Last summer Israel was swept up in a wave of social justice protests, but instead of stimulating a profound public discussion they became a missed opportunity.

Yes, the activists involved in this summer's protests are disappointed that petty politics have shut out most of their leaders. Yes, attendance has been pitiful compared to last year. But evidence of a shift in the public agenda shows that the summer of 2011 has made a lasting impression on Israel's collective consciousness.

A Haaretz poll from last week showed that the popularity of both Prime Minister Benjamin Netanyahu and Finance Minister Yuval Steinitz has sunk pretty low, to 31 percent and 19 percent, respectively.

There is more to this than disappointment with the leaders' economic measures. The main factor behind this summer of discontent is that for the first time in years the public agenda is mostly socioeconomic. Politicians can bellow about Iran and terrorism, but that just makes the problem worse. The public wants answers regarding the high cost of education, health care and living in general in Israel.

Labor Party chairwoman Shelly Yacimovich, Defense Minister Ehud Barak, opposition leader Shaul Mofaz and television golden boy-turned politician Yair Lapid - none of them pose a real threat to Netanyahu's power. The public does not see this pack of politicians as capable of bringing about true change. The only threats to Netanyahu are inflated housing prices, the high cost of living, the fact that he rejected the recommendations of his own Committee on Increasing Competitiveness in the Economy and his failure to improve public services.

The big achievement of last summer's protest movement was the economic and social agenda it brought to Israel. The politicians and the generals sitting around the cabinet table can no longer hide behind smokescreens of diplomacy and defense. Each day more Israelis citizens wake up to the fact that small cabals of businessmen, politicians and defense officials are stealing their future. Yossi the plumber has called, and he wants his future back.

The protest movement failed. It failed because it talked big on economics but did not give a voice to average Israelis, people who live their lives without the protection of union leaders' monopolies or our defense minister's budget.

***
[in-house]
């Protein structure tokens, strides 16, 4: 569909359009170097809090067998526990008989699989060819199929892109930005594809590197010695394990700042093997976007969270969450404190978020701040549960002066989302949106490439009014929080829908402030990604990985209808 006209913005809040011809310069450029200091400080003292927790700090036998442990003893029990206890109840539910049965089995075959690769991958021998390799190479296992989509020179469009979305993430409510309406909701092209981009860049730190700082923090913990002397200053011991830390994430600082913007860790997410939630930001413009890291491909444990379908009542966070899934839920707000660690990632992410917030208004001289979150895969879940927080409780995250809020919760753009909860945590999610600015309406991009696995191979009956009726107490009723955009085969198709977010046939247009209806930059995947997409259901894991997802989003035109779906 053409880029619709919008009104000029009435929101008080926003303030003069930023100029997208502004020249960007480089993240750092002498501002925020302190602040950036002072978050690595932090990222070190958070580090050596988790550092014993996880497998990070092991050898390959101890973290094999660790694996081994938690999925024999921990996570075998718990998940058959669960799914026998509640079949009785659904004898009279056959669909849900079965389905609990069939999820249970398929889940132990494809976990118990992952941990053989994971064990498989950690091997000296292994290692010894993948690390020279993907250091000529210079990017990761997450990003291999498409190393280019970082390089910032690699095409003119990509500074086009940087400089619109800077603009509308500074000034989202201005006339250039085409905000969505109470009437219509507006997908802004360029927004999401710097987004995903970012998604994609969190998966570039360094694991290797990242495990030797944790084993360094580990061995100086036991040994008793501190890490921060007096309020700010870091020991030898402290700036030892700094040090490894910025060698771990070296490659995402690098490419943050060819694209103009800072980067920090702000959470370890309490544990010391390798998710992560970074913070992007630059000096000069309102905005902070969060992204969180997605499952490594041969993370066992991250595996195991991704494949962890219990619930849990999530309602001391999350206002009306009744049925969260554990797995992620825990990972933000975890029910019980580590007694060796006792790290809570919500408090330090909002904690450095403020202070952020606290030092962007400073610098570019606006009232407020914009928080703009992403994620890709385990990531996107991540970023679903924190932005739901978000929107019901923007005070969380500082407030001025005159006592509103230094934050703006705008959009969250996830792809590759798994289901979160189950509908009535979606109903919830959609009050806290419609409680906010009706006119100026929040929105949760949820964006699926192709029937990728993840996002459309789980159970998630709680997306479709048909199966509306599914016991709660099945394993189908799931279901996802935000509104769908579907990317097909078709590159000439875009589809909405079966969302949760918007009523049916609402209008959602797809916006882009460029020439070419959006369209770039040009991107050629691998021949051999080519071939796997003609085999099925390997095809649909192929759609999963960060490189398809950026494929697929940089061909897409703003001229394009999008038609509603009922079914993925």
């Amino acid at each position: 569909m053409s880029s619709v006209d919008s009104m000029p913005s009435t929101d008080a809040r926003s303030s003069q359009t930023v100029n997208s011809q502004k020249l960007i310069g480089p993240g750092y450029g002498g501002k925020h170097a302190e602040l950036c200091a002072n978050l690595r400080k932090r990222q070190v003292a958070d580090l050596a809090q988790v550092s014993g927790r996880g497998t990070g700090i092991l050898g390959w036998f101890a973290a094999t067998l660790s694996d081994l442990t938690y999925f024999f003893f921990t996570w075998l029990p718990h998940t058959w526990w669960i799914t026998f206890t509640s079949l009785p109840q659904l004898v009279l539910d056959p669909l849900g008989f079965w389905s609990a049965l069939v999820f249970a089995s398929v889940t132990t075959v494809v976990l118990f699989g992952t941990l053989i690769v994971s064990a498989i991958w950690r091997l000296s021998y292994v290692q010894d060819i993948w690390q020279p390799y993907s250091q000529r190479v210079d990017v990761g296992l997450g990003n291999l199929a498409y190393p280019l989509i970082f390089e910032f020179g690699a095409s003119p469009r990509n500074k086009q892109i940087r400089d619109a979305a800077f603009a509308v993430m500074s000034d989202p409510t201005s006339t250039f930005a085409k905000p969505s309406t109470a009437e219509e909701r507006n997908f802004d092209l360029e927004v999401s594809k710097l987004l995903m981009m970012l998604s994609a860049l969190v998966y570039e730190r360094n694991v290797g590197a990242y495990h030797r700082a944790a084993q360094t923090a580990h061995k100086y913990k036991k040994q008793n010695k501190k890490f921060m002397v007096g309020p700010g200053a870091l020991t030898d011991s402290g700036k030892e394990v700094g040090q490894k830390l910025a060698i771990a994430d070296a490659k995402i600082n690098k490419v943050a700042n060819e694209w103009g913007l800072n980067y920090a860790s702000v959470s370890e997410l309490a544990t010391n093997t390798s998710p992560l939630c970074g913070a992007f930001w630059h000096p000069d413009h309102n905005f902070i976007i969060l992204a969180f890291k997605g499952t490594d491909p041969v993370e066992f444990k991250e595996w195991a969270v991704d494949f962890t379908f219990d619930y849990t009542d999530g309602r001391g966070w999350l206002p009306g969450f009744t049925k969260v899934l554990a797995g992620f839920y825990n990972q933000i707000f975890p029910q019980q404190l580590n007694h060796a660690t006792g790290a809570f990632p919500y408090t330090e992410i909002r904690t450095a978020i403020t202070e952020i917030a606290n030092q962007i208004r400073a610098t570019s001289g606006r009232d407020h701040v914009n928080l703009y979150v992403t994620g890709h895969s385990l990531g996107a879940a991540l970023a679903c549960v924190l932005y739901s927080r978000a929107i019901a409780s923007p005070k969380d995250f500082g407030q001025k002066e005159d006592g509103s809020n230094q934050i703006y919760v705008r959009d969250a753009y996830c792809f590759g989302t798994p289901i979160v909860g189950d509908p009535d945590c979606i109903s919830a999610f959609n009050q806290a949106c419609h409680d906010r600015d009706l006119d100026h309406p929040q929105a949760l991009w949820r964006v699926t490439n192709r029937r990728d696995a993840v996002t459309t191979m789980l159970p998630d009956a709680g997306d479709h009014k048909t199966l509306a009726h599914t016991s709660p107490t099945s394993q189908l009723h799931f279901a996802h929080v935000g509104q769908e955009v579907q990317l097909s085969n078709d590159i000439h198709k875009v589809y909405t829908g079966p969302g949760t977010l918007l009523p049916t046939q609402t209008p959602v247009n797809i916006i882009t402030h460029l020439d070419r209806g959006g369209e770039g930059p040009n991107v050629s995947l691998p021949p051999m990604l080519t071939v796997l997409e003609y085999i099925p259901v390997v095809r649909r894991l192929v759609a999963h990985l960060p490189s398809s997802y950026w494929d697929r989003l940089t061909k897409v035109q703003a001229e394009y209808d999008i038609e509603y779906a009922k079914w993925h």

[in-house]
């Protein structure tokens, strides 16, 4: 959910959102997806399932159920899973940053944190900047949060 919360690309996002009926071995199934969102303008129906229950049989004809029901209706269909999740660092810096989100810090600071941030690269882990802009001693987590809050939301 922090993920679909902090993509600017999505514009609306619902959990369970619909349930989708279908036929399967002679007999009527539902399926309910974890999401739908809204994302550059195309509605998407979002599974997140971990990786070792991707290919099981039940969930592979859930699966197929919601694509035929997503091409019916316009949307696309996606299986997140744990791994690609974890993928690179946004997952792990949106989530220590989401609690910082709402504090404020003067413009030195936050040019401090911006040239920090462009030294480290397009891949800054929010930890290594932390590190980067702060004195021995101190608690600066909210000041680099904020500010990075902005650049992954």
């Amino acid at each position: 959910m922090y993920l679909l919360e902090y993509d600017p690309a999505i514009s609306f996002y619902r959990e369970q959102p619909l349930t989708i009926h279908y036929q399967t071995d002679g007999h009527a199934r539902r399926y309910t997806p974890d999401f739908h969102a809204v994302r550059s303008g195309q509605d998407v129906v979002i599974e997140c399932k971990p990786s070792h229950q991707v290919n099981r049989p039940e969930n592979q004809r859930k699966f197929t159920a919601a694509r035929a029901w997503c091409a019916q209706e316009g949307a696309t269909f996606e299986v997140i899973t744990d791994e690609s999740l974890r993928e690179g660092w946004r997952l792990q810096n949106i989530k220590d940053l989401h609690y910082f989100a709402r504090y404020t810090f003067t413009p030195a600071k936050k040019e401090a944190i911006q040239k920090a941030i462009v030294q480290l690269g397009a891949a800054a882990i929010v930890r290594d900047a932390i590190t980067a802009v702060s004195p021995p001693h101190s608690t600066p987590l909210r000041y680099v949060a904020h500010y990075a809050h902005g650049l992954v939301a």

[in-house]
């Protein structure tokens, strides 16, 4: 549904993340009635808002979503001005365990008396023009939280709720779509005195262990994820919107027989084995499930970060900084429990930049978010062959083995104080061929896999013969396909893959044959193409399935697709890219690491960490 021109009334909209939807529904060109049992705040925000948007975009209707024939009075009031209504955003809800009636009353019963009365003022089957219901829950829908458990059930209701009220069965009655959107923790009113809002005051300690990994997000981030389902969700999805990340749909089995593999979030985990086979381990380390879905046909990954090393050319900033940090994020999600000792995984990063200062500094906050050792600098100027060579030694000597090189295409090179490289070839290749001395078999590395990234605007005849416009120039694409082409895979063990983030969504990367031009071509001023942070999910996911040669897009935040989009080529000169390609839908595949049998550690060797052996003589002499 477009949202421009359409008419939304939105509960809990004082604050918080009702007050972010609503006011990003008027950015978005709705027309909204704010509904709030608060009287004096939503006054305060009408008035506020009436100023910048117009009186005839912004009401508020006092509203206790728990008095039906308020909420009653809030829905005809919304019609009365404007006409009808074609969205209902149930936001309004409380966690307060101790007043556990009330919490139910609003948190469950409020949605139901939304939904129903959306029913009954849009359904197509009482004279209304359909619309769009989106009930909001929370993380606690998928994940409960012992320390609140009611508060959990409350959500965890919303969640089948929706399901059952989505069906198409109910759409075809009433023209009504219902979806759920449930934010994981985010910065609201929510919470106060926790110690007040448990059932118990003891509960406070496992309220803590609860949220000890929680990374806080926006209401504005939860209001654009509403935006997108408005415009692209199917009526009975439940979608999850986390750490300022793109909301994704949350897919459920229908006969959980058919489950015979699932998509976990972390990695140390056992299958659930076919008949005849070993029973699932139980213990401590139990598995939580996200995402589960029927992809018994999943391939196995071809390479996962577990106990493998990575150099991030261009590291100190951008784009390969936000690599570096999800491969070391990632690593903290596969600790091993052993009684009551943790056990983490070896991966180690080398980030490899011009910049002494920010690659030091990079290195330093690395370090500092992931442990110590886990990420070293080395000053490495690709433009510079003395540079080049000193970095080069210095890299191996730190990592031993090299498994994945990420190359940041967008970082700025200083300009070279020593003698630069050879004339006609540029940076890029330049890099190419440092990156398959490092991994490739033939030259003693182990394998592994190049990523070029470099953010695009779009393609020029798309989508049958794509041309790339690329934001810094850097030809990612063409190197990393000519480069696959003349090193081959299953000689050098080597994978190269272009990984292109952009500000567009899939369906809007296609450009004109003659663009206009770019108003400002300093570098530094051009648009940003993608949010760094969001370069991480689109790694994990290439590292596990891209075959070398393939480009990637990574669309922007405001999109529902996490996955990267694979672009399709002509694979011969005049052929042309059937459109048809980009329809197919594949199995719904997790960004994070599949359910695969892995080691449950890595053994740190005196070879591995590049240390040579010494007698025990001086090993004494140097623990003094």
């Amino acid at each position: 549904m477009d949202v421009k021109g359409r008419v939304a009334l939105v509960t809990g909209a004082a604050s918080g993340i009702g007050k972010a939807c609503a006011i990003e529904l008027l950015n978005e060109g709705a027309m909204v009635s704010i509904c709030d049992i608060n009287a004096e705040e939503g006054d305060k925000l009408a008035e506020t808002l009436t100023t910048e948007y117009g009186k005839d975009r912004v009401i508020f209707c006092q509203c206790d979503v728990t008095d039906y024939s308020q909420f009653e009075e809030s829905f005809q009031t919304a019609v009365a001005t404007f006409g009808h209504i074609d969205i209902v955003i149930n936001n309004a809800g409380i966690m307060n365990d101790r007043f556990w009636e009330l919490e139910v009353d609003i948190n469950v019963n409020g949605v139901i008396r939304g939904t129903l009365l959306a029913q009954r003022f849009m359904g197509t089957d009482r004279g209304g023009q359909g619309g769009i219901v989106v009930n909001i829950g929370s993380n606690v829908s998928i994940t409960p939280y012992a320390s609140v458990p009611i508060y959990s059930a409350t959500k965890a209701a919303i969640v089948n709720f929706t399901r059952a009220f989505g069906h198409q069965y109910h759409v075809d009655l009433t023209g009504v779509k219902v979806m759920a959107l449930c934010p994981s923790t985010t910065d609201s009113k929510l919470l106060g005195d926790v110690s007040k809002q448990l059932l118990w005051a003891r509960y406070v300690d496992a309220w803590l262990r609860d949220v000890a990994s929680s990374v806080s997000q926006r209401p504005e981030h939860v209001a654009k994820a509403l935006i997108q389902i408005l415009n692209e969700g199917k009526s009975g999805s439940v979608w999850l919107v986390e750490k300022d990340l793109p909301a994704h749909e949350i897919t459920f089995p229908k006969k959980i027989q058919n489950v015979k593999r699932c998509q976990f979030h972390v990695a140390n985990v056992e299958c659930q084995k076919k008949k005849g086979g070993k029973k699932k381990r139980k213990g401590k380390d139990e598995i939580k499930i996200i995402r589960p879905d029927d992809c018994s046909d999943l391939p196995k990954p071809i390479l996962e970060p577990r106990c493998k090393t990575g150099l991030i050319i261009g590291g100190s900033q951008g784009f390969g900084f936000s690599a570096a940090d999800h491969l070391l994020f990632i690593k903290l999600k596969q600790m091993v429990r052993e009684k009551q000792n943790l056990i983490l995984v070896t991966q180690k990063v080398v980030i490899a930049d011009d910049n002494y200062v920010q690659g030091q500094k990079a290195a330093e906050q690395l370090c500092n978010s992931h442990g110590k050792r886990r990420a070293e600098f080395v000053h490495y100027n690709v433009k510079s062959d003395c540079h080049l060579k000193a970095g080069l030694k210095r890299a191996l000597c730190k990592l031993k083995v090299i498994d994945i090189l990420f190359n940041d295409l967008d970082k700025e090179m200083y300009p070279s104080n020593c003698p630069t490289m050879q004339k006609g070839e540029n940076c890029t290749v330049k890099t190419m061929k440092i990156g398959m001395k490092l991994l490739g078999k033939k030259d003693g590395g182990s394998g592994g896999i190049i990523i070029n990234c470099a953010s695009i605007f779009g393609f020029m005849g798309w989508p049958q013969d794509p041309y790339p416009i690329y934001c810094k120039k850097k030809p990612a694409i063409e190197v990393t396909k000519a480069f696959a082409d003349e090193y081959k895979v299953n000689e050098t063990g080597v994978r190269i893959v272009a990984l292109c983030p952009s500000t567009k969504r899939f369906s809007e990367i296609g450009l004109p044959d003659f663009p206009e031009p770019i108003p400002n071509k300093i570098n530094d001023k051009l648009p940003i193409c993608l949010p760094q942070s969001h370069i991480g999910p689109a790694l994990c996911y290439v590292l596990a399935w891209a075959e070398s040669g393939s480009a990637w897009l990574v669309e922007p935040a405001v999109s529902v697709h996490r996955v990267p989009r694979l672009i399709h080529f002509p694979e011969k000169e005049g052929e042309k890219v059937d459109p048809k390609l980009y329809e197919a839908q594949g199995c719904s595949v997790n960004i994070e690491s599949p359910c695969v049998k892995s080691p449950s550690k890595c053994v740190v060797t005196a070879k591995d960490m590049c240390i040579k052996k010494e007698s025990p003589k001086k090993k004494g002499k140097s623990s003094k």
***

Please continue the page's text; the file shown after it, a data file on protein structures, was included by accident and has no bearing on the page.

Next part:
The budget cuts and tax hikes harken back to the old days, when people without the right connections watched on helplessly as their services were cut and their taxes rose while the people who could pull strings moved further away from the rest of the nation.

What we should be talking about is bolstering the free market, which is the force behind quality of life and rising standards of living. We should also be getting to know our small- and medium-sized businesses, exporters and others who create value rather than siphoning it away.

The Finance Ministry's budget division and the Bank of Israel's research department could have jump-started this dialogue. But political pressure, together with fears of financial crisis forced them to focus on taxes, the annual budget and the size of the deficit.

Barak is known for his social advocacy. From time to time, he descends from his penthouse du jour, sallying forth to lecture the government about social and economic affairs. He recently made time on his busy schedule to give a well-organized lecture about how the economic theories of Netanyahu and Steinitz are bankrupt. He said the government must now start spending, and exercise cold caution to avoid European-style failures brought on by harsh austerity measures.

But he isn't seeing the whole picture. While the United States and certain European countries can afford to increase their budget deficits, Israel - a small economy with enormous government debt - could begin a frighteningly quick downward spiral. This is what happened in 2002, when the budget deficit shot up toward 8%.

But more important, even if someone is willing to adopt a broad government policy in order to deal with the economic slowdown, the last place they should want to invest government funds is in the defense budget. In Israel the defense establishment is a manufacturer of inequality. The salary and pension arrangements in the defense establishment are divorced from the rest of the economy. A major or low-ranking, noncombat officer who retires at the age of 46 can expect a pension that is four, five or even seven times that of a software engineer with a Ph.D. who works in a technology firm.

The actuarial liability for defense employees' pensions has ballooned over the past decade, from NIS 80 billion to NIS 250 billion. There are no financial reserves behind these numbers. The money to pay them will come from the taxes that your children, assuming they stay in Israel, will pay in the future.

In 2011, hundreds of thousands of Israelis finally realized what a destructive influence the axis of wealth, power and the press has upon competition, democracy, productivity, integrity and social cohesion in Israel. But they have yet to realize that alongside the dark alliance between wealth and power and the monopolies, there is a third junta that sets the economic and social agenda in Israel. This junta is headed by Ehud Barak, alongside whom are hundreds of retired generals scattered throughout politics, the public sector and the business sector.